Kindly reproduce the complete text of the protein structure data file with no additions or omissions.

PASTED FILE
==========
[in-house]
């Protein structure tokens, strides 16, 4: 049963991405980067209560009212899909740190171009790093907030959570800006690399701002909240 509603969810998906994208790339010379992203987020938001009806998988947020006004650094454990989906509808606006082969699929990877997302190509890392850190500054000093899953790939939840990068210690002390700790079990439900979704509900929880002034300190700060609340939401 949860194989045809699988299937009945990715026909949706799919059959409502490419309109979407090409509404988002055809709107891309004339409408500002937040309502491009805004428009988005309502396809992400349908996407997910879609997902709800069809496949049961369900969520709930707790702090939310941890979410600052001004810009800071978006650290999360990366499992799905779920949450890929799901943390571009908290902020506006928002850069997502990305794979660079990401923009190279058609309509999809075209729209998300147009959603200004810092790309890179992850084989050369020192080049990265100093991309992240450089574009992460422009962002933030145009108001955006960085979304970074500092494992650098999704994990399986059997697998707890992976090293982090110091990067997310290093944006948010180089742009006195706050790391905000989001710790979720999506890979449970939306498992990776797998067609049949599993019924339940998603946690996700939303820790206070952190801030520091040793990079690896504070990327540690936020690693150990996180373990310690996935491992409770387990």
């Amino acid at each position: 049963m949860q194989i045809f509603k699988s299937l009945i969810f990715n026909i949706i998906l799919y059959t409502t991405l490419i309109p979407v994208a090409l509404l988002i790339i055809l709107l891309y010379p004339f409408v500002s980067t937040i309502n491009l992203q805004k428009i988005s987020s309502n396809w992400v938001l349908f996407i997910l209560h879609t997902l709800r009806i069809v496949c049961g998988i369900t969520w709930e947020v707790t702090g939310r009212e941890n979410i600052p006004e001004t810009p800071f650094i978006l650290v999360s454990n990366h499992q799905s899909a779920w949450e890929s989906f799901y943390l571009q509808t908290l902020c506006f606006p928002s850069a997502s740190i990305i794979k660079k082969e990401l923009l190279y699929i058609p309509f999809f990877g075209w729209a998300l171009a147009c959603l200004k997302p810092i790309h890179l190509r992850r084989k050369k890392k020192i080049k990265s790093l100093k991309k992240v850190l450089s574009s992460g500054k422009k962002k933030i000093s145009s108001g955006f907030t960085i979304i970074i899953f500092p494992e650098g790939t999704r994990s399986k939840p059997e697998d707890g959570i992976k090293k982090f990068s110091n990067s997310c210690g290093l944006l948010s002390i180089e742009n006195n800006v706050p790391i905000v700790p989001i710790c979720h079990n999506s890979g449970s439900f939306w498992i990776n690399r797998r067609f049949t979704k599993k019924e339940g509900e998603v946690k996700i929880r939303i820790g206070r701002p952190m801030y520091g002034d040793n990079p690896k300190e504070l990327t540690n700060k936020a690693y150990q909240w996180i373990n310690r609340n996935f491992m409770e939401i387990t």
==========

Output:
[in-house]
């Protein structure tokens, strides 16, 4: 049963991405980067209560009212899909740190171009790093907030959570800006690399701002909240 509603969810998906994208790339010379992203987020938001009806998988947020006004650094454990989906509808606006082969699929990877997302190509890392850190500054000093899953790939939840990068210690002390700790079990439900979704509900929880002034300190700060609340939401 949860194989045809699988299937009945990715026909949706799919059959409502490419309109979407090409509404988002055809709107891309004339409408500002937040309502491009805004428009988005309502396809992400349908996407997910879609997902709800069809496949049961369900969520709930707790702090939310941890979410600052001004810009800071978006650290999360990366499992799905779920949450890929799901943390571009908290902020506006928002850069997502990305794979660079990401923009190279058609309509999809075209729209998300147009959603200004810092790309890179992850084989050369020192080049990265100093991309992240450089574009992460422009962002933030145009108001955006960085979304970074500092494992650098999704994990399986059997697998707890992976090293982090110091990067997310290093944006948010180089742009006195706050790391905000989001710790979720999506890979449970939306498992990776797998067609049949599993019924339940998603946690996700939303820790206070952190801030520091040793990079690896504070990327540690936020690693150990996180373990310690996935491992409770387990």
């Amino acid at each position: 049963m949860q194989i045809f509603k699988s299937l009945i969810f990715n026909i949706i998906l799919y059959t409502t991405l490419i309109p979407v994208a090409l509404l988002i790339i055809l709107l891309y010379p004339f409408v500002s980067t937040i309502n491009l992203q805004k428009i988005s987020s309502n396809w992400v938001l349908f996407i997910l209560h879609t997902l709800r009806i069809v496949c049961g998988i369900t969520w709930e947020v707790t702090g939310r009212e941890n979410i600052p006004e001004t810009p800071f650094i978006l650290v999360s454990n990366h499992q799905s899909a779920w949450e890929s989906f799901y943390l571009q509808t908290l902020c506006f606006p928002s850069a997502s740190i990305i794979k660079k082969e990401l923009l190279y699929i058609p309509f999809f990877g075209w729209a998300l171009a147009c959603l200004k997302p810092i790309h890179l190509r992850r084989k050369k890392k020192i080049k990265s790093l100093k991309k992240v850190l450089s574009s992460g500054k422009k962002k933030i000093s145009s108001g955006f907030t960085i979304i970074i899953f500092p494992e650098g790939t999704r994990s399986k939840p059997e697998d707890g959570i992976k090293k982090f990068s110091n990067s997310c210690g290093l944006l948010s002390i180089e742009n006195n800006v706050p790391i905000v700790p989001i710790c979720h079990n999506s890979g449970s439900f939306w498992i990776n690399r797998r067609f049949t979704k599993k019924e339940g509900e998603v946690k996700i929880r939303i820790g206070r701002p952190m801030y520091g002034d040793n990079p690896k300190e504070l990327t540690n700060k936020a690693y150990q909240w996180i373990n310690r609340n996935f491992m409770e939401i387990t």